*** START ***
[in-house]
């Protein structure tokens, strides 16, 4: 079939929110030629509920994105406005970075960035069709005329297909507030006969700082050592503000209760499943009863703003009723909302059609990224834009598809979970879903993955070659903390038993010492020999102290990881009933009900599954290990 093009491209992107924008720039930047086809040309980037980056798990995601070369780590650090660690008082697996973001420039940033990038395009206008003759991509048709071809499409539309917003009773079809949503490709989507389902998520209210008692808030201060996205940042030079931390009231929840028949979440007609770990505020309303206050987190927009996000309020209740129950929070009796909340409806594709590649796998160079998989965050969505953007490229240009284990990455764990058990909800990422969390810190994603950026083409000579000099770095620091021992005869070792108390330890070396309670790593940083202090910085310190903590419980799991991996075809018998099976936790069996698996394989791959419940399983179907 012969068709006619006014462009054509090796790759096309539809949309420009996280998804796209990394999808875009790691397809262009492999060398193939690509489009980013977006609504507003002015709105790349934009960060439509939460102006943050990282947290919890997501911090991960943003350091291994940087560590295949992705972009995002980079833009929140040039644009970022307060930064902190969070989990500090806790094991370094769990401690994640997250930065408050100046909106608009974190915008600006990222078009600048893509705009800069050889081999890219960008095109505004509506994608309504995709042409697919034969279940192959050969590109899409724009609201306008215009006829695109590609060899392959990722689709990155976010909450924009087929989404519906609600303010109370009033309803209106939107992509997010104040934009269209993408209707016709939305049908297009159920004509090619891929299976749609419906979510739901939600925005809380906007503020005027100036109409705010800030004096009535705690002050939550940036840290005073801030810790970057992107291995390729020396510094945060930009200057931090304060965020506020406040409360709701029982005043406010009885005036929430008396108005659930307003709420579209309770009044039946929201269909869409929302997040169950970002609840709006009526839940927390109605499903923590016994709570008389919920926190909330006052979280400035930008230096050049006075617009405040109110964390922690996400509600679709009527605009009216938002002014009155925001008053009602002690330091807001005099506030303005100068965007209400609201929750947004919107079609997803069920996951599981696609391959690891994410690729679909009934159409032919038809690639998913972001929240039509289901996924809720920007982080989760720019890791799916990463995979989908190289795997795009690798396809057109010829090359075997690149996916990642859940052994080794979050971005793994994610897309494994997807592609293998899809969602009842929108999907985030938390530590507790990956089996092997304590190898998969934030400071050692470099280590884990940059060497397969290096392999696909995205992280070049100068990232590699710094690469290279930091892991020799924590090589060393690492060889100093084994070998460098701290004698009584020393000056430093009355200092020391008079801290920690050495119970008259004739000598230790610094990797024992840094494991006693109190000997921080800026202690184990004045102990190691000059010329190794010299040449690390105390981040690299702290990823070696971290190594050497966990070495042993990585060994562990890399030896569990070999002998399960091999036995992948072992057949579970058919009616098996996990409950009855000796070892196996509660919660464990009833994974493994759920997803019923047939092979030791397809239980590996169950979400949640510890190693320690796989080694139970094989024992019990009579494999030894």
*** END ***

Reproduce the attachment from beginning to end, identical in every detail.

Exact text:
[in-house]
């Protein structure tokens, strides 16, 4: 079939929110030629509920994105406005970075960035069709005329297909507030006969700082050592503000209760499943009863703003009723909302059609990224834009598809979970879903993955070659903390038993010492020999102290990881009933009900599954290990 093009491209992107924008720039930047086809040309980037980056798990995601070369780590650090660690008082697996973001420039940033990038395009206008003759991509048709071809499409539309917003009773079809949503490709989507389902998520209210008692808030201060996205940042030079931390009231929840028949979440007609770990505020309303206050987190927009996000309020209740129950929070009796909340409806594709590649796998160079998989965050969505953007490229240009284990990455764990058990909800990422969390810190994603950026083409000579000099770095620091021992005869070792108390330890070396309670790593940083202090910085310190903590419980799991991996075809018998099976936790069996698996394989791959419940399983179907 012969068709006619006014462009054509090796790759096309539809949309420009996280998804796209990394999808875009790691397809262009492999060398193939690509489009980013977006609504507003002015709105790349934009960060439509939460102006943050990282947290919890997501911090991960943003350091291994940087560590295949992705972009995002980079833009929140040039644009970022307060930064902190969070989990500090806790094991370094769990401690994640997250930065408050100046909106608009974190915008600006990222078009600048893509705009800069050889081999890219960008095109505004509506994608309504995709042409697919034969279940192959050969590109899409724009609201306008215009006829695109590609060899392959990722689709990155976010909450924009087929989404519906609600303010109370009033309803209106939107992509997010104040934009269209993408209707016709939305049908297009159920004509090619891929299976749609419906979510739901939600925005809380906007503020005027100036109409705010800030004096009535705690002050939550940036840290005073801030810790970057992107291995390729020396510094945060930009200057931090304060965020506020406040409360709701029982005043406010009885005036929430008396108005659930307003709420579209309770009044039946929201269909869409929302997040169950970002609840709006009526839940927390109605499903923590016994709570008389919920926190909330006052979280400035930008230096050049006075617009405040109110964390922690996400509600679709009527605009009216938002002014009155925001008053009602002690330091807001005099506030303005100068965007209400609201929750947004919107079609997803069920996951599981696609391959690891994410690729679909009934159409032919038809690639998913972001929240039509289901996924809720920007982080989760720019890791799916990463995979989908190289795997795009690798396809057109010829090359075997690149996916990642859940052994080794979050971005793994994610897309494994997807592609293998899809969602009842929108999907985030938390530590507790990956089996092997304590190898998969934030400071050692470099280590884990940059060497397969290096392999696909995205992280070049100068990232590699710094690469290279930091892991020799924590090589060393690492060889100093084994070998460098701290004698009584020393000056430093009355200092020391008079801290920690050495119970008259004739000598230790610094990797024992840094494991006693109190000997921080800026202690184990004045102990190691000059010329190794010299040449690390105390981040690299702290990823070696971290190594050497966990070495042993990585060994562990890399030896569990070999002998399960091999036995992948072992057949579970058919009616098996996990409950009855000796070892196996509660919660464990009833994974493994759920997803019923047939092979030791397809239980590996169950979400949640510890190693320690796989080694139970094989024992019990009579494999030894």